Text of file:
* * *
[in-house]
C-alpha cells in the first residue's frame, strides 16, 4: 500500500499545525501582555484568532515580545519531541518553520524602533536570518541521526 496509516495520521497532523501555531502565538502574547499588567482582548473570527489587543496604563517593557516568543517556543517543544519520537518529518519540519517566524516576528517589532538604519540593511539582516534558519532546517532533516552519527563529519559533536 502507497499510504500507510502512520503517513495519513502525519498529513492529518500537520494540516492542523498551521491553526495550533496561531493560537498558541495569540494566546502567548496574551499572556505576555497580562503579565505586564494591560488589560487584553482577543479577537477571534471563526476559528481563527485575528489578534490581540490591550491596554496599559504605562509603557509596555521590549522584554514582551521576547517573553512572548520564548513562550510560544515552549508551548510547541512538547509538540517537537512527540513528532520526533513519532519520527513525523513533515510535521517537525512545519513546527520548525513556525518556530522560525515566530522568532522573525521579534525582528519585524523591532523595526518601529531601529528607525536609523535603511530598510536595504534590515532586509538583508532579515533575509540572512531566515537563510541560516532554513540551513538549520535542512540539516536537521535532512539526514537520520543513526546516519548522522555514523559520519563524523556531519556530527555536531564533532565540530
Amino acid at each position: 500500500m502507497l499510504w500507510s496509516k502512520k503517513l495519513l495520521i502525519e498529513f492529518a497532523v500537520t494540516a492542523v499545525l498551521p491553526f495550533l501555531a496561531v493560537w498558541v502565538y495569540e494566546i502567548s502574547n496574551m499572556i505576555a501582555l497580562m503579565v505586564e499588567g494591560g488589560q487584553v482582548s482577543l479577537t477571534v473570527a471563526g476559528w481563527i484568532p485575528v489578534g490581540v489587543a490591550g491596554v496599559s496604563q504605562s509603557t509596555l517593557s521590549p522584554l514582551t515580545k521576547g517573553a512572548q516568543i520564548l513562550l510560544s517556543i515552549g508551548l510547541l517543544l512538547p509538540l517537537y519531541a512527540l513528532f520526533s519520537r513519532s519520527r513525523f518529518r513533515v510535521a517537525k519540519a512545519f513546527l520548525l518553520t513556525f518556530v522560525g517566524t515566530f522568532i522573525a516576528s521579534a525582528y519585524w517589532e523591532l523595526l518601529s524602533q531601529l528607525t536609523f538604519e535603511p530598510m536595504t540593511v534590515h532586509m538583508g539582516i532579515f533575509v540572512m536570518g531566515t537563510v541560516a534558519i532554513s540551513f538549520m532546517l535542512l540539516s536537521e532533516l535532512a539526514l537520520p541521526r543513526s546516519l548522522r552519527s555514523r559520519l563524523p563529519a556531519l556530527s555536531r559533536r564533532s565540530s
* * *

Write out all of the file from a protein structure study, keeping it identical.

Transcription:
[in-house]
C-alpha cells in the first residue's frame, strides 16, 4: 500500500499545525501582555484568532515580545519531541518553520524602533536570518541521526 496509516495520521497532523501555531502565538502574547499588567482582548473570527489587543496604563517593557516568543517556543517543544519520537518529518519540519517566524516576528517589532538604519540593511539582516534558519532546517532533516552519527563529519559533536 502507497499510504500507510502512520503517513495519513502525519498529513492529518500537520494540516492542523498551521491553526495550533496561531493560537498558541495569540494566546502567548496574551499572556505576555497580562503579565505586564494591560488589560487584553482577543479577537477571534471563526476559528481563527485575528489578534490581540490591550491596554496599559504605562509603557509596555521590549522584554514582551521576547517573553512572548520564548513562550510560544515552549508551548510547541512538547509538540517537537512527540513528532520526533513519532519520527513525523513533515510535521517537525512545519513546527520548525513556525518556530522560525515566530522568532522573525521579534525582528519585524523591532523595526518601529531601529528607525536609523535603511530598510536595504534590515532586509538583508532579515533575509540572512531566515537563510541560516532554513540551513538549520535542512540539516536537521535532512539526514537520520543513526546516519548522522555514523559520519563524523556531519556530527555536531564533532565540530
Amino acid at each position: 500500500m502507497l499510504w500507510s496509516k502512520k503517513l495519513l495520521i502525519e498529513f492529518a497532523v500537520t494540516a492542523v499545525l498551521p491553526f495550533l501555531a496561531v493560537w498558541v502565538y495569540e494566546i502567548s502574547n496574551m499572556i505576555a501582555l497580562m503579565v505586564e499588567g494591560g488589560q487584553v482582548s482577543l479577537t477571534v473570527a471563526g476559528w481563527i484568532p485575528v489578534g490581540v489587543a490591550g491596554v496599559s496604563q504605562s509603557t509596555l517593557s521590549p522584554l514582551t515580545k521576547g517573553a512572548q516568543i520564548l513562550l510560544s517556543i515552549g508551548l510547541l517543544l512538547p509538540l517537537y519531541a512527540l513528532f520526533s519520537r513519532s519520527r513525523f518529518r513533515v510535521a517537525k519540519a512545519f513546527l520548525l518553520t513556525f518556530v522560525g517566524t515566530f522568532i522573525a516576528s521579534a525582528y519585524w517589532e523591532l523595526l518601529s524602533q531601529l528607525t536609523f538604519e535603511p530598510m536595504t540593511v534590515h532586509m538583508g539582516i532579515f533575509v540572512m536570518g531566515t537563510v541560516a534558519i532554513s540551513f538549520m532546517l535542512l540539516s536537521e532533516l535532512a539526514l537520520p541521526r543513526s546516519l548522522r552519527s555514523r559520519l563524523p563529519a556531519l556530527s555536531r559533536r564533532s565540530s